For the sake of clarity, I am not suggesting that what we do collectively is ignored in the Judgment Day. Clearly, the Scriptures show we will be accountable for things done or not done in this congregation (Revelation 2:1-3:22). However, as the Scriptures I quoted above CLEARLY show, we will be individually accountable for all things. Since most of our time is spent aside from the collective works we do as a congregation, doesn’t it make spiritually minded sense to focus MORE on what we do individually?

We Will Answer For What We Do All Of The Time, Not Just Our Times Of Assembly

Living faithfully as a Christian certainly includes the work we do together (Acts 20:7, I Corinthians 12:14-27, Ephesians 4:16, I Thessalonians 5:11-14, Hebrews 10:22-25, etc.). Yet, many of the members here spend forty plus hours per week working secular jobs as they should be doing (Ephesians 4:28, II Thessalonians 3:10, and I Timothy 5:8). Do we spend forty hours per week collectively assembled? NO! Many of our brethren here spend time with their physical families, as they should (Ephesians 5:22-6:4), with some exceptions (Matthew 10:34-37 and II Thessalonians 3:6). Don’t many of us spend more time with our physical family members, aside from the assembly, than we do our collective spiritual family members? Therefore, should we have more studies on what to do within the assembly or more studies on how to be husbands, wives, faithful children, etc.?

Being faithful in Christ has much more to do with our lives outside of the assemblies than within the assembly. Our worship can be right (John 4:23-24). Our collective works can be authorized and acceptable to God (Revelation 2:2-3). Yet, each one of us could end up in Hell because we master being the Lord’s church and fail at being individual Christians.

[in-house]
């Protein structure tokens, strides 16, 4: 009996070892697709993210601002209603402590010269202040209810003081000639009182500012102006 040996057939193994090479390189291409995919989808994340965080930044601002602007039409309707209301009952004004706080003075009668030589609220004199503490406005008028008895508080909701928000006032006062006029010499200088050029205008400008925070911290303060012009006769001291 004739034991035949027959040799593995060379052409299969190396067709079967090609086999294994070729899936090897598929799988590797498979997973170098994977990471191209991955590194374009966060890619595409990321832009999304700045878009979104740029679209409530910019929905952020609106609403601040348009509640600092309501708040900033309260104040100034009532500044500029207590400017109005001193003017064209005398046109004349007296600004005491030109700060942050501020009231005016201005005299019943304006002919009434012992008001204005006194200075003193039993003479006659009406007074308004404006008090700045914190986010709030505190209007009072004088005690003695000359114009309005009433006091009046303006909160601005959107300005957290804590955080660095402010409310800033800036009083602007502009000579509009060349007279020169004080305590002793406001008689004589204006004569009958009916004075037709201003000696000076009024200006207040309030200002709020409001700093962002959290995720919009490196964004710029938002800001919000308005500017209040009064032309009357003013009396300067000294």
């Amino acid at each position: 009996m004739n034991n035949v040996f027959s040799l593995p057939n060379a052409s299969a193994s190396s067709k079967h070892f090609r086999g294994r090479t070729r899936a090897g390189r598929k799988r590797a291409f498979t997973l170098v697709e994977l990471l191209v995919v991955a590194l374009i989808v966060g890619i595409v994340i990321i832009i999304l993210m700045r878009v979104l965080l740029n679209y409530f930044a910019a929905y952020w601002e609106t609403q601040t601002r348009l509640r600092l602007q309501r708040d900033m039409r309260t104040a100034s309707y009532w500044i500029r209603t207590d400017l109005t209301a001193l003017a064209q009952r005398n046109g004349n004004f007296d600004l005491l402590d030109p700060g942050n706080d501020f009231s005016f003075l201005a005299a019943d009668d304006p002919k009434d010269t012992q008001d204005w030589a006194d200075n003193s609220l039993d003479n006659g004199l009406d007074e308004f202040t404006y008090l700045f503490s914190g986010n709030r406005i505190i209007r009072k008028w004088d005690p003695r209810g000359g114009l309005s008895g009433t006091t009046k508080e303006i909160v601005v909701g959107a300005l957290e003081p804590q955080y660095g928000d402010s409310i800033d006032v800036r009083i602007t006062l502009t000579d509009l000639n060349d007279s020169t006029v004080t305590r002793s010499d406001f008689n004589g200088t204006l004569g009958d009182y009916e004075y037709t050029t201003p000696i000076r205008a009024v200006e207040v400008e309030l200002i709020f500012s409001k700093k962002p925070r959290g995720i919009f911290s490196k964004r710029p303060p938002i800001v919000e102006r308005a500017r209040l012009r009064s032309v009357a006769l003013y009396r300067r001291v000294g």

Being A Disciple

Getting to Heaven is much more about being a follower of Christ (John 8:31) than just being a member of the church of Christ. I know that statement can be twisted, but it is a fact. Faithful Christians are members of the church (Acts 2:47). However, just being a member of the church does not make one a faithful Christian (I Corinthians 5:1-13). To be in Heaven, you and I need to do everything God instructs (James 2:10). Being part of a faithful congregation is just one detail in a much larger set of instructions. I need to be a faithful disciple of Christ (James 1:21-27). You need to be a faithful disciple of Christ (Colossians 1:23). We need to be faithful followers, together, of Christ (Hebrews 3:1-6). Just getting the “us” right will not make “you” right.

Conclusion

I do not know that I have said all that I intended to in the best way possible. One thing I can do is leave your studies here with two Scriptures that can say better than I have. Therefore, here you go: “And with many other words did he testify and exhort, saying, Save yourselves from this untoward generation… Wherefore, my beloved, as ye have always obeyed, not as in my presence only, but now much more in my absence, work out your own salvation with fear and trembling” (Acts 2:40 and Philippians 2:12).

Volume 16 – Issue 7 - November 1st, 2015